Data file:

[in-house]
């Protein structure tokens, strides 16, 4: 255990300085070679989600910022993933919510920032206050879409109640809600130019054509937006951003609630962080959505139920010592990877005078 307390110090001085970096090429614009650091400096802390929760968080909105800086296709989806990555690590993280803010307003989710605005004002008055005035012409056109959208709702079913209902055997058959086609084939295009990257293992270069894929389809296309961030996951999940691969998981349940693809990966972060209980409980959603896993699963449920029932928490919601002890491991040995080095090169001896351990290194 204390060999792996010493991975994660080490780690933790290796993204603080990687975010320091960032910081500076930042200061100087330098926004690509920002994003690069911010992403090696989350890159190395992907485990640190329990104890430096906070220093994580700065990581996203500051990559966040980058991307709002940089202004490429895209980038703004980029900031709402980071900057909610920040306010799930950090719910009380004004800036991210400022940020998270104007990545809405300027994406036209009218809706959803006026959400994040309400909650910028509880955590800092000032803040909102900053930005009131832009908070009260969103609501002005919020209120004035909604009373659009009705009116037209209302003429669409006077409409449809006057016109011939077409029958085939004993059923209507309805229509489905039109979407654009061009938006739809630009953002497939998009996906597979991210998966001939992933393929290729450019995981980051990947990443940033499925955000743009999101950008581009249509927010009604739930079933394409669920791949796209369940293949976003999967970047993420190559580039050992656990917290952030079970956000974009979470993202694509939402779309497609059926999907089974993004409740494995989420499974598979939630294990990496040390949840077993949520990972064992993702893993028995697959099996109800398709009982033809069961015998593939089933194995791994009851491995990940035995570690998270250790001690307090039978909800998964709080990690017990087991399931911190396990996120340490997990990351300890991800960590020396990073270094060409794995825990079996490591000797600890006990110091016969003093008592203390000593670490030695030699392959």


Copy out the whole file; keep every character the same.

[in-house]
């Protein structure tokens, strides 16, 4: 255990300085070679989600910022993933919510920032206050879409109640809600130019054509937006951003609630962080959505139920010592990877005078 307390110090001085970096090429614009650091400096802390929760968080909105800086296709989806990555690590993280803010307003989710605005004002008055005035012409056109959208709702079913209902055997058959086609084939295009990257293992270069894929389809296309961030996951999940691969998981349940693809990966972060209980409980959603896993699963449920029932928490919601002890491991040995080095090169001896351990290194 204390060999792996010493991975994660080490780690933790290796993204603080990687975010320091960032910081500076930042200061100087330098926004690509920002994003690069911010992403090696989350890159190395992907485990640190329990104890430096906070220093994580700065990581996203500051990559966040980058991307709002940089202004490429895209980038703004980029900031709402980071900057909610920040306010799930950090719910009380004004800036991210400022940020998270104007990545809405300027994406036209009218809706959803006026959400994040309400909650910028509880955590800092000032803040909102900053930005009131832009908070009260969103609501002005919020209120004035909604009373659009009705009116037209209302003429669409006077409409449809006057016109011939077409029958085939004993059923209507309805229509489905039109979407654009061009938006739809630009953002497939998009996906597979991210998966001939992933393929290729450019995981980051990947990443940033499925955000743009999101950008581009249509927010009604739930079933394409669920791949796209369940293949976003999967970047993420190559580039050992656990917290952030079970956000974009979470993202694509939402779309497609059926999907089974993004409740494995989420499974598979939630294990990496040390949840077993949520990972064992993702893993028995697959099996109800398709009982033809069961015998593939089933194995791994009851491995990940035995570690998270250790001690307090039978909800998964709080990690017990087991399931911190396990996120340490997990990351300890991800960590020396990073270094060409794995825990079996490591000797600890006990110091016969003093008592203390000593670490030695030699392959």